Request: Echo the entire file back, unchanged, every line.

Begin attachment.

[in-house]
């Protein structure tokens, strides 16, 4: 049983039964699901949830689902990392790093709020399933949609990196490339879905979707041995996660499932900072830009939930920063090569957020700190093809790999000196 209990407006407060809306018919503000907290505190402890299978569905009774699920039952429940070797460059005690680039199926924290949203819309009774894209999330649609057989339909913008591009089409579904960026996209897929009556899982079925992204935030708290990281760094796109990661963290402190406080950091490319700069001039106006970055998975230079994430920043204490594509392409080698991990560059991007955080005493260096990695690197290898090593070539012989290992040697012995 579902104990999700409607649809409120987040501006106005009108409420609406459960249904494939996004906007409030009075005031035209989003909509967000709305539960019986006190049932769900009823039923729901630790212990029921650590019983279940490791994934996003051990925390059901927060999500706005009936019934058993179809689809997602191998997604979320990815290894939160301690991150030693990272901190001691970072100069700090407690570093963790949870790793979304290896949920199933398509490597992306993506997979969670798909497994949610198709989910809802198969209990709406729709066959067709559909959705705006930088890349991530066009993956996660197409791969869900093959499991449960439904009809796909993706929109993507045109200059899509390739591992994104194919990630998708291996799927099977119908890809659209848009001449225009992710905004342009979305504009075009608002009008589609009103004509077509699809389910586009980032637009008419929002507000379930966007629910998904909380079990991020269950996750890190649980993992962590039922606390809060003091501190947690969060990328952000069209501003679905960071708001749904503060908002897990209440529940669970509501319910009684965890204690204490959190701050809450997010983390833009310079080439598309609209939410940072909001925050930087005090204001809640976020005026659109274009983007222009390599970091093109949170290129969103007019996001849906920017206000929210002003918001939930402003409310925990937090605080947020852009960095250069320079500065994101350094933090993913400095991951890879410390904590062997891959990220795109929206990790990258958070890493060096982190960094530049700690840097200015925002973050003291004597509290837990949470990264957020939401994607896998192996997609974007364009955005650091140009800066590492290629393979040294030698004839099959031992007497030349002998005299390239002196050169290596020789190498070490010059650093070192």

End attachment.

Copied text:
[in-house]
């Protein structure tokens, strides 16, 4: 049983039964699901949830689902990392790093709020399933949609990196490339879905979707041995996660499932900072830009939930920063090569957020700190093809790999000196 209990407006407060809306018919503000907290505190402890299978569905009774699920039952429940070797460059005690680039199926924290949203819309009774894209999330649609057989339909913008591009089409579904960026996209897929009556899982079925992204935030708290990281760094796109990661963290402190406080950091490319700069001039106006970055998975230079994430920043204490594509392409080698991990560059991007955080005493260096990695690197290898090593070539012989290992040697012995 579902104990999700409607649809409120987040501006106005009108409420609406459960249904494939996004906007409030009075005031035209989003909509967000709305539960019986006190049932769900009823039923729901630790212990029921650590019983279940490791994934996003051990925390059901927060999500706005009936019934058993179809689809997602191998997604979320990815290894939160301690991150030693990272901190001691970072100069700090407690570093963790949870790793979304290896949920199933398509490597992306993506997979969670798909497994949610198709989910809802198969209990709406729709066959067709559909959705705006930088890349991530066009993956996660197409791969869900093959499991449960439904009809796909993706929109993507045109200059899509390739591992994104194919990630998708291996799927099977119908890809659209848009001449225009992710905004342009979305504009075009608002009008589609009103004509077509699809389910586009980032637009008419929002507000379930966007629910998904909380079990991020269950996750890190649980993992962590039922606390809060003091501190947690969060990328952000069209501003679905960071708001749904503060908002897990209440529940669970509501319910009684965890204690204490959190701050809450997010983390833009310079080439598309609209939410940072909001925050930087005090204001809640976020005026659109274009983007222009390599970091093109949170290129969103007019996001849906920017206000929210002003918001939930402003409310925990937090605080947020852009960095250069320079500065994101350094933090993913400095991951890879410390904590062997891959990220795109929206990790990258958070890493060096982190960094530049700690840097200015925002973050003291004597509290837990949470990264957020939401994607896998192996997609974007364009955005650091140009800066590492290629393979040294030698004839099959031992007497030349002998005299390239002196050169290596020789190498070490010059650093070192």